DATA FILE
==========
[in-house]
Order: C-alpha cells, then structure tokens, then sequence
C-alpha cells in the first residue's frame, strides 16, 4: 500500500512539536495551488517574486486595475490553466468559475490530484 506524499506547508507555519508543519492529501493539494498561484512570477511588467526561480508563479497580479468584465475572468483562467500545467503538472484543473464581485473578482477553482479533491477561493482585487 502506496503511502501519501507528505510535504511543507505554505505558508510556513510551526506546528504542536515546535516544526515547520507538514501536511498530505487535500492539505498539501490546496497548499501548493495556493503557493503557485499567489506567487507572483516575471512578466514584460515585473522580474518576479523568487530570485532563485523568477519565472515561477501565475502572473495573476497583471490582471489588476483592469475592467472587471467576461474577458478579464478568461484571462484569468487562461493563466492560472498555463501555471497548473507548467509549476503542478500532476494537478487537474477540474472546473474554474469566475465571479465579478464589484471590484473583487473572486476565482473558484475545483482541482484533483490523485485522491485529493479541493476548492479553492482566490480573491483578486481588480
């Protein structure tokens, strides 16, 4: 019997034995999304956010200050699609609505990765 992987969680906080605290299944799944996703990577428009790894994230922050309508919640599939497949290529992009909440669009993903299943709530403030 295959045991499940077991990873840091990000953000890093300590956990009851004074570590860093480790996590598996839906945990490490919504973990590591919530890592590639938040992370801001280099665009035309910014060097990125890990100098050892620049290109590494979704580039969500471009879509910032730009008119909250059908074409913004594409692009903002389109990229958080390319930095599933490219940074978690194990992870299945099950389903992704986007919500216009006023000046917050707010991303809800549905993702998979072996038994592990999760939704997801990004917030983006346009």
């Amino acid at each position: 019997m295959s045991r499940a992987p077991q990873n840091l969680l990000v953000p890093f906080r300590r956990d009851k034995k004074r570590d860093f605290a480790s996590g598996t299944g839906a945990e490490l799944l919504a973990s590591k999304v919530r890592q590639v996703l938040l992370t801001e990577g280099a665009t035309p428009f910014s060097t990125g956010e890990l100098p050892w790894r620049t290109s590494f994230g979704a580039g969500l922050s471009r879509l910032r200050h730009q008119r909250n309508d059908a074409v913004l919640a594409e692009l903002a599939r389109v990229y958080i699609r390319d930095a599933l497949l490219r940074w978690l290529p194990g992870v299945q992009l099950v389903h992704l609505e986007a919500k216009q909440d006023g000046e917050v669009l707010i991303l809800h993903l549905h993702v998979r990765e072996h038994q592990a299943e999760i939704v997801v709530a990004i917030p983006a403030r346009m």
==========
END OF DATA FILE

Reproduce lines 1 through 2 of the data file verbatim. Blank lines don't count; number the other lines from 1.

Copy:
[in-house]
Order: C-alpha cells, then structure tokens, then sequence